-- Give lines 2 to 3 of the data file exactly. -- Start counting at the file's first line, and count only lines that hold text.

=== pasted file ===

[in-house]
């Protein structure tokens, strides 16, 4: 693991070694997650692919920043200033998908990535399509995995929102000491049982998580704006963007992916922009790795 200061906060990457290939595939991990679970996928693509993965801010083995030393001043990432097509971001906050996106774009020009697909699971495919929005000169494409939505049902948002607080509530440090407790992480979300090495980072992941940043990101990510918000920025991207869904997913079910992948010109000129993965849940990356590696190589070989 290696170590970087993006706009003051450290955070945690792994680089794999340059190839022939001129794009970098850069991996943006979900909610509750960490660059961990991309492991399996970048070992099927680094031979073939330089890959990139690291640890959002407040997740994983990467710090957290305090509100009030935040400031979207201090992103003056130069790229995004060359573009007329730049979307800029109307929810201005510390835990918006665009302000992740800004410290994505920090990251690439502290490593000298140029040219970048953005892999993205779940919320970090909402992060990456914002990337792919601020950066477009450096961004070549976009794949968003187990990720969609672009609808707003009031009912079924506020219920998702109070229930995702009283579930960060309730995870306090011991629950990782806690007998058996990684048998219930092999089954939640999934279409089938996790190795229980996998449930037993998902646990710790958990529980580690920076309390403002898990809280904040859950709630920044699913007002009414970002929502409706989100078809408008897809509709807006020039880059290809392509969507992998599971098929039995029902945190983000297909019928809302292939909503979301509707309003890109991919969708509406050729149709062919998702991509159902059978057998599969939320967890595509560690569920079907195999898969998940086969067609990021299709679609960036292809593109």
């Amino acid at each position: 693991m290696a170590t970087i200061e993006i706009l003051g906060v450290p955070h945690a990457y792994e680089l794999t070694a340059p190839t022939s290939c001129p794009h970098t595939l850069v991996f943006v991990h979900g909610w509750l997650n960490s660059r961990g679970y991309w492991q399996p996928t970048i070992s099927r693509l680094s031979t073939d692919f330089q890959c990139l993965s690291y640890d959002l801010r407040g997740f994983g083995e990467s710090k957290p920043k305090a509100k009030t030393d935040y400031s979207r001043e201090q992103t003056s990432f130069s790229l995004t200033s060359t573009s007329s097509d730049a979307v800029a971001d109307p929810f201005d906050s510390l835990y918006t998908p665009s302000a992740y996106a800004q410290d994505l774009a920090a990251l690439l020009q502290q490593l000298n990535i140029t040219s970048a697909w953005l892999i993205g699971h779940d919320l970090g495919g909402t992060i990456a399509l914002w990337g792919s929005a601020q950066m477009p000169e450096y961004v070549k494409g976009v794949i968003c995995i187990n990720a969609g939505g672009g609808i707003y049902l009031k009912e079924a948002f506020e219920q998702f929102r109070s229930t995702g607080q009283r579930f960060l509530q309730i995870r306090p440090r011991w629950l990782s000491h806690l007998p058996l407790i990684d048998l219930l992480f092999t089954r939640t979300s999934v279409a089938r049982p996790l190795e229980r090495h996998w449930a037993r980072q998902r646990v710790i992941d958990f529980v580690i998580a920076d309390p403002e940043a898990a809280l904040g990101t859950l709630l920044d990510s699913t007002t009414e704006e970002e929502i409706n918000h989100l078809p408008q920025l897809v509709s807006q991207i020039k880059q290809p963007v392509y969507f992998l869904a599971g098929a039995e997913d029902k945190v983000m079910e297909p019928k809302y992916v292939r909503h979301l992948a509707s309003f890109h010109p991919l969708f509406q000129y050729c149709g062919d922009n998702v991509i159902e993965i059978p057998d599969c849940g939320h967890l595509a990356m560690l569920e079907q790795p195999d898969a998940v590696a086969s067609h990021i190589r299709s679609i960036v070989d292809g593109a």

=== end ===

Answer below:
């Protein structure tokens, strides 16, 4: 693991070694997650692919920043200033998908990535399509995995929102000491049982998580704006963007992916922009790795 200061906060990457290939595939991990679970996928693509993965801010083995030393001043990432097509971001906050996106774009020009697909699971495919929005000169494409939505049902948002607080509530440090407790992480979300090495980072992941940043990101990510918000920025991207869904997913079910992948010109000129993965849940990356590696190589070989 290696170590970087993006706009003051450290955070945690792994680089794999340059190839022939001129794009970098850069991996943006979900909610509750960490660059961990991309492991399996970048070992099927680094031979073939330089890959990139690291640890959002407040997740994983990467710090957290305090509100009030935040400031979207201090992103003056130069790229995004060359573009007329730049979307800029109307929810201005510390835990918006665009302000992740800004410290994505920090990251690439502290490593000298140029040219970048953005892999993205779940919320970090909402992060990456914002990337792919601020950066477009450096961004070549976009794949968003187990990720969609672009609808707003009031009912079924506020219920998702109070229930995702009283579930960060309730995870306090011991629950990782806690007998058996990684048998219930092999089954939640999934279409089938996790190795229980996998449930037993998902646990710790958990529980580690920076309390403002898990809280904040859950709630920044699913007002009414970002929502409706989100078809408008897809509709807006020039880059290809392509969507992998599971098929039995029902945190983000297909019928809302292939909503979301509707309003890109991919969708509406050729149709062919998702991509159902059978057998599969939320967890595509560690569920079907195999898969998940086969067609990021299709679609960036292809593109």
């Amino acid at each position: 693991m290696a170590t970087i200061e993006i706009l003051g906060v450290p955070h945690a990457y792994e680089l794999t070694a340059p190839t022939s290939c001129p794009h970098t595939l850069v991996f943006v991990h979900g909610w509750l997650n960490s660059r961990g679970y991309w492991q399996p996928t970048i070992s099927r693509l680094s031979t073939d692919f330089q890959c990139l993965s690291y640890d959002l801010r407040g997740f994983g083995e990467s710090k957290p920043k305090a509100k009030t030393d935040y400031s979207r001043e201090q992103t003056s990432f130069s790229l995004t200033s060359t573009s007329s097509d730049a979307v800029a971001d109307p929810f201005d906050s510390l835990y918006t998908p665009s302000a992740y996106a800004q410290d994505l774009a920090a990251l690439l020009q502290q490593l000298n990535i140029t040219s970048a697909w953005l892999i993205g699971h779940d919320l970090g495919g909402t992060i990456a399509l914002w990337g792919s929005a601020q950066m477009p000169e450096y961004v070549k494409g976009v794949i968003c995995i187990n990720a969609g939505g672009g609808i707003y049902l009031k009912e079924a948002f506020e219920q998702f929102r109070s229930t995702g607080q009283r579930f960060l509530q309730i995870r306090p440090r011991w629950l990782s000491h806690l007998p058996l407790i990684d048998l219930l992480f092999t089954r939640t979300s999934v279409a089938r049982p996790l190795e229980r090495h996998w449930a037993r980072q998902r646990v710790i992941d958990f529980v580690i998580a920076d309390p403002e940043a898990a809280l904040g990101t859950l709630l920044d990510s699913t007002t009414e704006e970002e929502i409706n918000h989100l078809p408008q920025l897809v509709s807006q991207i020039k880059q290809p963007v392509y969507f992998l869904a599971g098929a039995e997913d029902k945190v983000m079910e297909p019928k809302y992916v292939r909503h979301l992948a509707s309003f890109h010109p991919l969708f509406q000129y050729c149709g062919d922009n998702v991509i159902e993965i059978p057998d599969c849940g939320h967890l595509a990356m560690l569920e079907q790795p195999d898969a998940v590696a086969s067609h990021i190589r299709s679609i960036v070989d292809g593109a």